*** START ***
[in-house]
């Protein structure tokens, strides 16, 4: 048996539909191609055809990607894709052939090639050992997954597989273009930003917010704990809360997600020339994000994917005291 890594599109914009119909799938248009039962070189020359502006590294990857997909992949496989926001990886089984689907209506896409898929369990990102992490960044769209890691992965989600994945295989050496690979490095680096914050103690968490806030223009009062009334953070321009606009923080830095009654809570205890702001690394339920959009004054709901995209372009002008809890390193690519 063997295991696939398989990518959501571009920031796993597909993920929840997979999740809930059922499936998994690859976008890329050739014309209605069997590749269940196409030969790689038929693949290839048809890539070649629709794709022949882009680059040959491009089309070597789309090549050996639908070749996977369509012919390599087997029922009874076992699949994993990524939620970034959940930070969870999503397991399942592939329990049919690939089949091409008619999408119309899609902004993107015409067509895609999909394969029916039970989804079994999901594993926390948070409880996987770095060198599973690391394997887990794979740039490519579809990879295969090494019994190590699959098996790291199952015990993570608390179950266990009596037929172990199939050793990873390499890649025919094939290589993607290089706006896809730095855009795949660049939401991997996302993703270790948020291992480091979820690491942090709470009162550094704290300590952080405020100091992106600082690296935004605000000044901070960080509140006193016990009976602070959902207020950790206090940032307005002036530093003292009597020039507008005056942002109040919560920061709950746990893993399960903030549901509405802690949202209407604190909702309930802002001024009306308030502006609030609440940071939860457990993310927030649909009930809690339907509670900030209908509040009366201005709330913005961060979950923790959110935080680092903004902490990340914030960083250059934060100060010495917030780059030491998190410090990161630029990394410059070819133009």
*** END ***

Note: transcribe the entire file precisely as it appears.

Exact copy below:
[in-house]
């Protein structure tokens, strides 16, 4: 048996539909191609055809990607894709052939090639050992997954597989273009930003917010704990809360997600020339994000994917005291 890594599109914009119909799938248009039962070189020359502006590294990857997909992949496989926001990886089984689907209506896409898929369990990102992490960044769209890691992965989600994945295989050496690979490095680096914050103690968490806030223009009062009334953070321009606009923080830095009654809570205890702001690394339920959009004054709901995209372009002008809890390193690519 063997295991696939398989990518959501571009920031796993597909993920929840997979999740809930059922499936998994690859976008890329050739014309209605069997590749269940196409030969790689038929693949290839048809890539070649629709794709022949882009680059040959491009089309070597789309090549050996639908070749996977369509012919390599087997029922009874076992699949994993990524939620970034959940930070969870999503397991399942592939329990049919690939089949091409008619999408119309899609902004993107015409067509895609999909394969029916039970989804079994999901594993926390948070409880996987770095060198599973690391394997887990794979740039490519579809990879295969090494019994190590699959098996790291199952015990993570608390179950266990009596037929172990199939050793990873390499890649025919094939290589993607290089706006896809730095855009795949660049939401991997996302993703270790948020291992480091979820690491942090709470009162550094704290300590952080405020100091992106600082690296935004605000000044901070960080509140006193016990009976602070959902207020950790206090940032307005002036530093003292009597020039507008005056942002109040919560920061709950746990893993399960903030549901509405802690949202209407604190909702309930802002001024009306308030502006609030609440940071939860457990993310927030649909009930809690339907509670900030209908509040009366201005709330913005961060979950923790959110935080680092903004902490990340914030960083250059934060100060010495917030780059030491998190410090990161630029990394410059070819133009």